Former Broadcom CEO Surrenders

Henry Nicholas surrendered to authorities today after being indicted for drug possession and stock-options backdating

Craig Matsumoto, Editor-in-Chief, Light Reading

June 5, 2008

2 Min Read
Former Broadcom CEO Surrenders

Reports say Henry Nicholas, a Broadcom Corp. (Nasdaq: BRCM) founder and former CEO, surrendered to federal agents today after being indicted on charges related to stock options backdating and, separately, drug use.

Documents unsealed today reveal that a grand jury indicted Nicholas for fraud and conspiracy in October. The Los Angeles Times reports Nicholas was set to make a court appearance this afternoon.

The more sensational half of the story comes from a terse 18-page indictment documenting Nicholas's alleged drug use from 1999 to 2005. (Nicholas left Broadcom in 2003, citing deep personal and family issues.)

It describes numerous instances of Nicholas obtaining MDMA (Ecstasy) for various parties and events, including Woodstock '99 and a Super Bowl. Later, the allegations branch out to include cocaine, methamphetamines, and prescription drugs including Valium.

Nicholas is accused of distributing drugs at various residences and at an office-warehouse space he'd leased out. He's also accused of lacing customers' drinks without their knowledge and of paying a Broadcom employee $1 million to keep quiet about some of the goings-on. Prostitutes, of course, merit a brief mention.

Nicholas's lifestyle has been the subject of speculation since a lawsuit last year accused him of building an underground sex-and-drugs lair at his palatial home. (See Henry Nicholas, Party Animal?)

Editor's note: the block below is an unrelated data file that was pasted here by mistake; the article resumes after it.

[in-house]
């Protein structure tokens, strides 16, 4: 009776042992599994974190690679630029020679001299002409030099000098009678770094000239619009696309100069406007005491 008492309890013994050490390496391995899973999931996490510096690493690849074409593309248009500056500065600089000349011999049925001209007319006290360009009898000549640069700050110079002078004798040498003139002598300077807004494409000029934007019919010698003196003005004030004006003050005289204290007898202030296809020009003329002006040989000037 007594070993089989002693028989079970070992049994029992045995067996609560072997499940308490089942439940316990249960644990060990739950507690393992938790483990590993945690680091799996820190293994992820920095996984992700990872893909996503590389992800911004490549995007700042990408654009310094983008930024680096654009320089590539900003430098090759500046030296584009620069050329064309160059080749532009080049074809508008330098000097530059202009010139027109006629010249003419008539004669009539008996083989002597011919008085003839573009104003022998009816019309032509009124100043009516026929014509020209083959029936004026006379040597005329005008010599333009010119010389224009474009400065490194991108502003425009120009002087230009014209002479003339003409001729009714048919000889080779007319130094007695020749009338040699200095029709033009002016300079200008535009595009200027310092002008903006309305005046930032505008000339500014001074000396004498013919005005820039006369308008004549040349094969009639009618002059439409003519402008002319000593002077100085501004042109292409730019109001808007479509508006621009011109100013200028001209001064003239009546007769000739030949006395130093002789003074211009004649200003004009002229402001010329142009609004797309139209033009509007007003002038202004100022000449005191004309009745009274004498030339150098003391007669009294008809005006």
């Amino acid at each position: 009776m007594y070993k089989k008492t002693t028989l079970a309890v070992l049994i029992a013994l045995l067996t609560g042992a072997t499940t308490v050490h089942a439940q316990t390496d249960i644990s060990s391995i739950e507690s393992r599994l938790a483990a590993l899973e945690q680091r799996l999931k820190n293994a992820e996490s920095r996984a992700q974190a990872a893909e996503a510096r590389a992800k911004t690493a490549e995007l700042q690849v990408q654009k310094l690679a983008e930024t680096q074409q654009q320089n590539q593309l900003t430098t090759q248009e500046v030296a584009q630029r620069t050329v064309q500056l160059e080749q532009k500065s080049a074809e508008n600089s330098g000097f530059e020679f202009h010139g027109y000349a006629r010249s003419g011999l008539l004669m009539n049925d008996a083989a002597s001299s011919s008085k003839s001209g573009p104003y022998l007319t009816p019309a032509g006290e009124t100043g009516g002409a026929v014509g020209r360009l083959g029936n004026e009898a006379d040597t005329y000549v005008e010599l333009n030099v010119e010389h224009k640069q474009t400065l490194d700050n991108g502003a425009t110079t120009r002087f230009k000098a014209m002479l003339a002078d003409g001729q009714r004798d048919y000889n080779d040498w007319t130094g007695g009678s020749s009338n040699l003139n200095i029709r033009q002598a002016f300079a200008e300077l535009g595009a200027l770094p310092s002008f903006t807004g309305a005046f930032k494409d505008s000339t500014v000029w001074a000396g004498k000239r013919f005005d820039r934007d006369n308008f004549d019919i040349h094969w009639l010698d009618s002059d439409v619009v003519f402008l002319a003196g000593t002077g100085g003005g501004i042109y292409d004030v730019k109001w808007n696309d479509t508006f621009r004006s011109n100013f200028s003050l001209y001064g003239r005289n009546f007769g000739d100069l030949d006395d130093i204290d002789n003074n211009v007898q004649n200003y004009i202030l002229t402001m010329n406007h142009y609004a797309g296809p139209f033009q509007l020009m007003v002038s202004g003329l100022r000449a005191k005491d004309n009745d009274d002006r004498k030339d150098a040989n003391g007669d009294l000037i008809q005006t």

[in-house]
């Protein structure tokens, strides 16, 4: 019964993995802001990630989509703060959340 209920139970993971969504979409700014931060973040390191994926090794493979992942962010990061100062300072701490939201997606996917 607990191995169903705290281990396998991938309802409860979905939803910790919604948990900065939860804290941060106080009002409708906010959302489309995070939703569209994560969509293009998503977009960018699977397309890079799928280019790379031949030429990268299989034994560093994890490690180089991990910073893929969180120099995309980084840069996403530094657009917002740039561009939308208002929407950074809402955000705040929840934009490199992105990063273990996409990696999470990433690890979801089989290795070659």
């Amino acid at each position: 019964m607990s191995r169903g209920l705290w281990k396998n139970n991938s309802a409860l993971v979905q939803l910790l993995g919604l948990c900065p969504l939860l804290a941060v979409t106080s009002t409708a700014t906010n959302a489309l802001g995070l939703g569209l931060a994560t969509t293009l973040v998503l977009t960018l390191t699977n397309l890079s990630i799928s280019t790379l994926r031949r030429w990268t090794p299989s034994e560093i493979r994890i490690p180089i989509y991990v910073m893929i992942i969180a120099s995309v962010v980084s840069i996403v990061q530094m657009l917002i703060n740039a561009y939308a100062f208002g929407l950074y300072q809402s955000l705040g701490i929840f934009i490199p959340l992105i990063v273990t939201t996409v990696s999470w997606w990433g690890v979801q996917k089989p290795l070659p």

The stock options indictment is longer, at 65 pages, and chronicles specific instances of alleged backdating from 1999 to 2002. Former CFO William J. Ruehle is also named as a defendant in that indictment.

Broadcom has had to contend with an ongoing Securities and Exchange Commission (SEC) investigation over stock options. The SEC has filed charges against four executives including Nicholas. The two who were still with Broadcom -- CEO Henry Samueli and general counsel David Dull -- took leaves of absence from their posts as a result. (See Options Scandal Deepens at Broadcom.)

Broadcom paid $12 million in April to settle an SEC fraud suit.

— Craig Matsumoto, West Coast Editor, Light Reading

About the Author(s)

Craig Matsumoto

Editor-in-Chief, Light Reading

Yes, THAT Craig Matsumoto – who used to be at Light Reading from 2002 until 2013 and then went away and did other stuff and now HE'S BACK! As Editor-in-Chief. Go Craig!!

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